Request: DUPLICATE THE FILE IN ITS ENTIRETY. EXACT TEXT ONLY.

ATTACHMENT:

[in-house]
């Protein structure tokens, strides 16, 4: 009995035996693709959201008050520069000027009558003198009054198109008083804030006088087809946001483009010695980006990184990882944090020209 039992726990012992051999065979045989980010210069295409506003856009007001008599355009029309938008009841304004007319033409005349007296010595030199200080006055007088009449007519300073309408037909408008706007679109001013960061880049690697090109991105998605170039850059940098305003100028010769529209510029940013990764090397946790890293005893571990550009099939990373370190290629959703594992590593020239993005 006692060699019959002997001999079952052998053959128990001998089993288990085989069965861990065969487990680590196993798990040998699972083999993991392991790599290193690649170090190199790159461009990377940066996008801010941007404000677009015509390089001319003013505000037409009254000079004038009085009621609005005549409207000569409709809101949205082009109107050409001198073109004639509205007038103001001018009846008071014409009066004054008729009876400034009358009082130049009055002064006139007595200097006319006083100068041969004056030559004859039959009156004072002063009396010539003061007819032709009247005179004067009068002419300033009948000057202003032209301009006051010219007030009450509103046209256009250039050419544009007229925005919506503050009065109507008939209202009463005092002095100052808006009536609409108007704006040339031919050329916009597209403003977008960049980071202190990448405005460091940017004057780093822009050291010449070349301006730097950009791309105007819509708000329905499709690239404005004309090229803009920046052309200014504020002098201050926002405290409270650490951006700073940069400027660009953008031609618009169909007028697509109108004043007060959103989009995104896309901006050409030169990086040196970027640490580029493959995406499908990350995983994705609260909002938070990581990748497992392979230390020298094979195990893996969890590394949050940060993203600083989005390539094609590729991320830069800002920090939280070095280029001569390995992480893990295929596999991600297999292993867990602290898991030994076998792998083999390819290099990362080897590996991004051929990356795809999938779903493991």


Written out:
[in-house]
């Protein structure tokens, strides 16, 4: 009995035996693709959201008050520069000027009558003198009054198109008083804030006088087809946001483009010695980006990184990882944090020209 039992726990012992051999065979045989980010210069295409506003856009007001008599355009029309938008009841304004007319033409005349007296010595030199200080006055007088009449007519300073309408037909408008706007679109001013960061880049690697090109991105998605170039850059940098305003100028010769529209510029940013990764090397946790890293005893571990550009099939990373370190290629959703594992590593020239993005 006692060699019959002997001999079952052998053959128990001998089993288990085989069965861990065969487990680590196993798990040998699972083999993991392991790599290193690649170090190199790159461009990377940066996008801010941007404000677009015509390089001319003013505000037409009254000079004038009085009621609005005549409207000569409709809101949205082009109107050409001198073109004639509205007038103001001018009846008071014409009066004054008729009876400034009358009082130049009055002064006139007595200097006319006083100068041969004056030559004859039959009156004072002063009396010539003061007819032709009247005179004067009068002419300033009948000057202003032209301009006051010219007030009450509103046209256009250039050419544009007229925005919506503050009065109507008939209202009463005092002095100052808006009536609409108007704006040339031919050329916009597209403003977008960049980071202190990448405005460091940017004057780093822009050291010449070349301006730097950009791309105007819509708000329905499709690239404005004309090229803009920046052309200014504020002098201050926002405290409270650490951006700073940069400027660009953008031609618009169909007028697509109108004043007060959103989009995104896309901006050409030169990086040196970027640490580029493959995406499908990350995983994705609260909002938070990581990748497992392979230390020298094979195990893996969890590394949050940060993203600083989005390539094609590729991320830069800002920090939280070095280029001569390995992480893990295929596999991600297999292993867990602290898991030994076998792998083999390819290099990362080897590996991004051929990356795809999938779903493991």